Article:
EU pressures Georgia into allowing Russia’s WTO membership

Following Georgian protests against Russia’s bid to join the World Trade Organization, the EU is threatening to complete the process without Tbilisi’s permission.

The ultimatum reportedly came from the EU foreign policy department’s top diplomat for Russia and Central Asia, Gunnar Wiegand, who visited Tbilisi on October 25, the Wall Street Journal reported.

The EU official stated that if Georgia does not change its position on Russia’s bid, the EU will make an exception to WTO rules, which require the full consent of all 153 member states in order to welcome a new member.

As required, Russia has already held successful negations with all WTO countries – aside from Georgia.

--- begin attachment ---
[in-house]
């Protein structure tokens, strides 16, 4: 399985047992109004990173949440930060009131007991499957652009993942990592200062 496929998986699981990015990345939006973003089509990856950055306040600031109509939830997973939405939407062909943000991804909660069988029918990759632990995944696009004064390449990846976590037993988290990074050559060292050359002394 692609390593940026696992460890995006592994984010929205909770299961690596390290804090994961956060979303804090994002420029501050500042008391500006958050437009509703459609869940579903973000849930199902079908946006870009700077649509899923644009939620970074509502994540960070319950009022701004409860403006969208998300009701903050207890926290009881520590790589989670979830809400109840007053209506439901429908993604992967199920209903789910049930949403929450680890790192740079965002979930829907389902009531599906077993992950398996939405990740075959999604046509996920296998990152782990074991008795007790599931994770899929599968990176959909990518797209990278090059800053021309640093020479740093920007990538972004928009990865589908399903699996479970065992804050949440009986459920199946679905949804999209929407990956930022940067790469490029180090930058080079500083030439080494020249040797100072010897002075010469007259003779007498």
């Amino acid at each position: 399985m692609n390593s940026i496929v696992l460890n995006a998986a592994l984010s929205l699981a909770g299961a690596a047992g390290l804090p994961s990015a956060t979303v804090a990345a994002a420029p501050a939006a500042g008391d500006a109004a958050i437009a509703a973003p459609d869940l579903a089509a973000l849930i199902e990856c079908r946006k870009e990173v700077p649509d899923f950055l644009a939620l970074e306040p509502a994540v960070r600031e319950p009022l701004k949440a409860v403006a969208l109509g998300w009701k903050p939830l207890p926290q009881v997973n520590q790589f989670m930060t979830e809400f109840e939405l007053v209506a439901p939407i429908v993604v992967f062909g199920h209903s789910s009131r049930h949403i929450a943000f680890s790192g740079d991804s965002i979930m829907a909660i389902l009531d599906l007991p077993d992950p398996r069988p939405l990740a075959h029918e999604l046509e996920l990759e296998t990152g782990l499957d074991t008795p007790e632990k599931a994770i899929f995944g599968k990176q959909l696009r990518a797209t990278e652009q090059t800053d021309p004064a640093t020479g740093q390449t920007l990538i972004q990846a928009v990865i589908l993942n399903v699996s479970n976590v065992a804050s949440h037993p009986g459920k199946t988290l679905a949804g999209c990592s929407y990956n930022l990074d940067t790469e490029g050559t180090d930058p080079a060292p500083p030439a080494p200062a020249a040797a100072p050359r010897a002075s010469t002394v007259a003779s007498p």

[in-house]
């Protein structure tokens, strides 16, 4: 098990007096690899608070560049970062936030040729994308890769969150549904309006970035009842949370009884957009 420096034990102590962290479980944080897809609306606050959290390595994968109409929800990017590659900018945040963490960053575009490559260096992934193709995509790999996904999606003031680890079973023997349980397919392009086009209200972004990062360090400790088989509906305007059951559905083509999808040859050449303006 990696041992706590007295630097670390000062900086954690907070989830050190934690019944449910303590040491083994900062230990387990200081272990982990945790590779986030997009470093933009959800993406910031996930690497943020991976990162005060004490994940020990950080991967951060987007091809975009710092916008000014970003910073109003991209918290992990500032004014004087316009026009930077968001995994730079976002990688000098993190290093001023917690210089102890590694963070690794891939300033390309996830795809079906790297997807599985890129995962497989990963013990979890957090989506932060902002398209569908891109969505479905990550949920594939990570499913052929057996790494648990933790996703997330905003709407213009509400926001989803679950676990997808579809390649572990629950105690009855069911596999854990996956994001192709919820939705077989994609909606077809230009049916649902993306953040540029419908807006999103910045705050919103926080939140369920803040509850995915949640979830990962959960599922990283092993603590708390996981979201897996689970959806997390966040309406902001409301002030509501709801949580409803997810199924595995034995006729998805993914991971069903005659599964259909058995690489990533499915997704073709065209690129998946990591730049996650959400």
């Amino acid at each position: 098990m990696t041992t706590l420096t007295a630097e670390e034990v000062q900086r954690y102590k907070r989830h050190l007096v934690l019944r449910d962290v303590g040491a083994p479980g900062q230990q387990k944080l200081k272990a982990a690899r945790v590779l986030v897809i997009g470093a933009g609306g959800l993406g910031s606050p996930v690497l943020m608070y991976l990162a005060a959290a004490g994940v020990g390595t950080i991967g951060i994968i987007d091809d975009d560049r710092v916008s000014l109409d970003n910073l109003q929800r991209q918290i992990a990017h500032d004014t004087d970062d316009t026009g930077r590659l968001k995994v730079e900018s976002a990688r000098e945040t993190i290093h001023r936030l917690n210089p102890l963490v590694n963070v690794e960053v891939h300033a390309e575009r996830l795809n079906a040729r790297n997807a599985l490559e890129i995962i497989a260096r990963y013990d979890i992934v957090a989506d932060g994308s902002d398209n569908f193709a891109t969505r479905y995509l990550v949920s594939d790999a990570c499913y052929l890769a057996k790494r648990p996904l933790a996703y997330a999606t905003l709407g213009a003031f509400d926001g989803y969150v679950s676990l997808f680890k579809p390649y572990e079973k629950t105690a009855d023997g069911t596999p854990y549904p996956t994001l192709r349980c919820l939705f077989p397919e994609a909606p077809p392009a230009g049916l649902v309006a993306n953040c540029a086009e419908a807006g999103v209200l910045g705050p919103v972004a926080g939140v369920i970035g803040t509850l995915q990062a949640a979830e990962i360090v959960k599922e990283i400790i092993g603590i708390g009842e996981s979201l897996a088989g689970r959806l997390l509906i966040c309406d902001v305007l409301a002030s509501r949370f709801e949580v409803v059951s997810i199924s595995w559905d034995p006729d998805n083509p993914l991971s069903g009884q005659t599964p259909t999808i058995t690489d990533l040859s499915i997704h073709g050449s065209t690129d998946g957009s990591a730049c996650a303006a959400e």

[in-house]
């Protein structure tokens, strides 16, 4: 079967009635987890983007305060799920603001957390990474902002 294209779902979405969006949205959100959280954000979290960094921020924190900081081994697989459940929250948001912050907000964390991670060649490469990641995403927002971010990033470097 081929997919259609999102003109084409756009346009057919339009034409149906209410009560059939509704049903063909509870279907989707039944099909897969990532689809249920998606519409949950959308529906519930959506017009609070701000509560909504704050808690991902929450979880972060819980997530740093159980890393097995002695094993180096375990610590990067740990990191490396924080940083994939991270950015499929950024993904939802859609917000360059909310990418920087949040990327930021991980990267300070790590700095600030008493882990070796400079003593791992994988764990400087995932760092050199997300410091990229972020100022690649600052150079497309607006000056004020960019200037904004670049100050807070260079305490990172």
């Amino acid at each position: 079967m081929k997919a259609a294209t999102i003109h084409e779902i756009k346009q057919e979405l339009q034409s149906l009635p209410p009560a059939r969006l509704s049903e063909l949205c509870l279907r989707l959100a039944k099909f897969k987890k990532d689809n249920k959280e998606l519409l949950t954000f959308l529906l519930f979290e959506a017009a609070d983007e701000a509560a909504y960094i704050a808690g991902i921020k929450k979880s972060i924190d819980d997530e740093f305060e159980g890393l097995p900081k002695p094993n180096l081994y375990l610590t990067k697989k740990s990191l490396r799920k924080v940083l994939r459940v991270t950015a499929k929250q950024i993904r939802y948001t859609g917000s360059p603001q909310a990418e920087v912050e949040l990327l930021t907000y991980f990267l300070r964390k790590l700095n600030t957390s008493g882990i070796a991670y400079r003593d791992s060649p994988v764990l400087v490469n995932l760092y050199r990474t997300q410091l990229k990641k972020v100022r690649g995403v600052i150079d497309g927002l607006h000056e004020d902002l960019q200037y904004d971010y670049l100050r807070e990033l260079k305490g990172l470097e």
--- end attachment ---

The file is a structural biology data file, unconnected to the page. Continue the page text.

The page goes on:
Both the US and EU removed the last roadblocks to Russia’s membership after Moscow agreed to change its rules on car assembly, the export of farm products and quotas for wood imports.

Tbilisi, however, pointed out that Russia “refuses to comply with the minimum of conditions required to obtain the WTO membership.” Among the “minimum requirements” are the changes to Russia’s positions on trade in the long-disputed “occupied territories,” Abkhazia and South Ossetia.

Russian officials argue that Georgia’s conditions have no relevance to the WTO.

Georgia broke diplomatic ties with Russia after the war of August 2008, when Russia recognized the independence of the former Georgian republics of Abkhazia and South Ossetia. This past March, the two sides resumed negotiations on Russia’s WTO accession with the help of Switzerland.

Russia is currently the only large economy to remain outside of the WTO. The country first applied for membership in the WTO in December 1994. The number of its negotiating partners has kept growing through the years, and the latest working group had 58 members, making it the largest working group in the entire history of the WTO.

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